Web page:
Wednesday, July 29, 2015

Morocco's TGV to Run on Wind Power

A few years ago the idea of a train powered by the wind would probably have been relegated to the realms of science fiction. Now the Moroccan national railway authority, ONCF, are intending to make the idea a reality, developing a project to produce green energy for its electric train network

The ONCF is proposing a project to ally with an IPP, an independent power producer, and setting up a wind farm with a capacity of 150 MW. ONCF would purchase the green energy under an exclusive buyer contract lasting 20 years. The project would cost around two hundred million euros, according to early forecasts, and according to French media, ONCF is at the stage of preparing tender applications for the project.

When the notion of a high speed train running from Tangier to Casablanca was first floated, few believed it would come to fruition. Now the sceptics have been proved wrong and the project is well underway The first of the 14 trains on order arrived in Morocco at the end of July and after reassembly will undergo a series of static and dynamic tests. It is expected that the train will also be tested on the existing conventional network from the last quarter of this year before being tested on the high speed line. Each train set will include two power cars and eight intermediate carriages, including two first class, five second class and one buffet vehicle. Each double-deck train will seat up to 533 passengers.

The first of the 14 TGVs arrives in Morocco

An ONCF spokesperson says that the work on the high speed line is "progressing at a very fast pace after solving all the constraints the project faces". Some areas of construction are nearing completion, while overall 70% of the project is complete.  The remaining work is expected to be finished by the end of 2016.  Parallel work on railway equipment such as signalling and services is also progressing, with the first of the railway platforms  ready by the end of 2015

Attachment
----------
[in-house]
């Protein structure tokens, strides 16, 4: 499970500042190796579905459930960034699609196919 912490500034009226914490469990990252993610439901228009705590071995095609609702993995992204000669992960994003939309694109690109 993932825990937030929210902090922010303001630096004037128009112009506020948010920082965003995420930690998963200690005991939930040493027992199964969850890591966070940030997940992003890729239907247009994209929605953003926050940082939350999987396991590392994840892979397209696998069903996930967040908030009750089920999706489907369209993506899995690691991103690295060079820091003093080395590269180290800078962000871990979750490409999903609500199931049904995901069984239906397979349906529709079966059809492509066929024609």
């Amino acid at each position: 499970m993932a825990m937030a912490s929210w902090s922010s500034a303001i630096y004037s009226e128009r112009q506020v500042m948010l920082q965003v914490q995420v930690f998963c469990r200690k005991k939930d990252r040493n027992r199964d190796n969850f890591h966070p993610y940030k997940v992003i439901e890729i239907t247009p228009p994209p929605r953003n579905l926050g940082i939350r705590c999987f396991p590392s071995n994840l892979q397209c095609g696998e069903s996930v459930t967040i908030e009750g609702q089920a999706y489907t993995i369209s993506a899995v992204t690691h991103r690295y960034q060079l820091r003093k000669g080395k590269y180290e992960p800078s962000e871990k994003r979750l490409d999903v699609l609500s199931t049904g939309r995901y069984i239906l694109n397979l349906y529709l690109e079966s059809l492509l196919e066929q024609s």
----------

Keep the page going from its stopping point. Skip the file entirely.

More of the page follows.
The completed  high-speed line will be delivered in 2017 to undergo a series of systems integration testing and approval before commercial operation.

But there is more. Morocco is already thinking about a high-speed network of 1500 km by 2030. This  would involve two rail openings; one north Europe and the other to the Maghreb in the east.

The line currently under construction, called 'the Atlantic line,'  linking Tangier to Casablanca, will be developed simultaneously to the south and north. To the south the line will extend 900 km to the city of Agadir. And to the north, the Atlantic line will connect to the European network via a tunnel under the Strait of Gibraltar.

When completed Rabat will be four hours from Madrid and eight hours from Paris. Morocco also plans a route named 'online Maghreb' 'of 600 km, linking Casablanca, Rabat and Oujda. Finally the Maghreb line could extend further and reach Algiers and Tunis.

The Moroccan TGV will run at an operating speed of 320 km per hour. Leaving every hour it is intended they will travel from Tangier to Kenitra in 47 minutes instead of 3:15 today, to Rabat in 1 hour 20 minutes against 3:45 today and in Casablanca in 2:10 against 4:45 now. It is expected that the first section of the TGV Tangier - Casablanca, will carry between 6 and 8 million passengers every year as against 3.5 million today.

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